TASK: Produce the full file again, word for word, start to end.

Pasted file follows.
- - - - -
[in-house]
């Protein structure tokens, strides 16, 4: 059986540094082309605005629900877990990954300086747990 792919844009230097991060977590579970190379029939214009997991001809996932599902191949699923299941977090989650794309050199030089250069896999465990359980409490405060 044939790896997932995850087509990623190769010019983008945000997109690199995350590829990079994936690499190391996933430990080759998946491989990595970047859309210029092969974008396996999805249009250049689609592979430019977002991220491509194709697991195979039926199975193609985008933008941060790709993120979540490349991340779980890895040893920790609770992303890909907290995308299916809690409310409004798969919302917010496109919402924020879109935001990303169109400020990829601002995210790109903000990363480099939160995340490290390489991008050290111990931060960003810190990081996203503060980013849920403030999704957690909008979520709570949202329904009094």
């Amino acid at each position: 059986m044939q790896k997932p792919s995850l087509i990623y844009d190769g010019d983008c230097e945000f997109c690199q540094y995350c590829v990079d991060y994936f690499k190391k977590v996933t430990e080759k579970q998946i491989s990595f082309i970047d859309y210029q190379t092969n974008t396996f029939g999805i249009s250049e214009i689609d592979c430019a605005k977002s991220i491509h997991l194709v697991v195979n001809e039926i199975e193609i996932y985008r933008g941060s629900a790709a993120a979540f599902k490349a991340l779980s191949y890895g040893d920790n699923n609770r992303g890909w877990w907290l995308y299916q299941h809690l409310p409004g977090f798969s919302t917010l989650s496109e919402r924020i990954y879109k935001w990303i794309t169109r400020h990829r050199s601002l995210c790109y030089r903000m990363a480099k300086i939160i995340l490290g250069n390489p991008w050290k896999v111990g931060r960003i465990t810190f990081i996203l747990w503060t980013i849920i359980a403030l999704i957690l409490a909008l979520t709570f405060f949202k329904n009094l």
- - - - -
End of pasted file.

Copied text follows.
[in-house]
């Protein structure tokens, strides 16, 4: 059986540094082309605005629900877990990954300086747990 792919844009230097991060977590579970190379029939214009997991001809996932599902191949699923299941977090989650794309050199030089250069896999465990359980409490405060 044939790896997932995850087509990623190769010019983008945000997109690199995350590829990079994936690499190391996933430990080759998946491989990595970047859309210029092969974008396996999805249009250049689609592979430019977002991220491509194709697991195979039926199975193609985008933008941060790709993120979540490349991340779980890895040893920790609770992303890909907290995308299916809690409310409004798969919302917010496109919402924020879109935001990303169109400020990829601002995210790109903000990363480099939160995340490290390489991008050290111990931060960003810190990081996203503060980013849920403030999704957690909008979520709570949202329904009094």
């Amino acid at each position: 059986m044939q790896k997932p792919s995850l087509i990623y844009d190769g010019d983008c230097e945000f997109c690199q540094y995350c590829v990079d991060y994936f690499k190391k977590v996933t430990e080759k579970q998946i491989s990595f082309i970047d859309y210029q190379t092969n974008t396996f029939g999805i249009s250049e214009i689609d592979c430019a605005k977002s991220i491509h997991l194709v697991v195979n001809e039926i199975e193609i996932y985008r933008g941060s629900a790709a993120a979540f599902k490349a991340l779980s191949y890895g040893d920790n699923n609770r992303g890909w877990w907290l995308y299916q299941h809690l409310p409004g977090f798969s919302t917010l989650s496109e919402r924020i990954y879109k935001w990303i794309t169109r400020h990829r050199s601002l995210c790109y030089r903000m990363a480099k300086i939160i995340l490290g250069n390489p991008w050290k896999v111990g931060r960003i465990t810190f990081i996203l747990w503060t980013i849920i359980a403030l999704i957690l409490a909008l979520t709570f405060f949202k329904n009094l």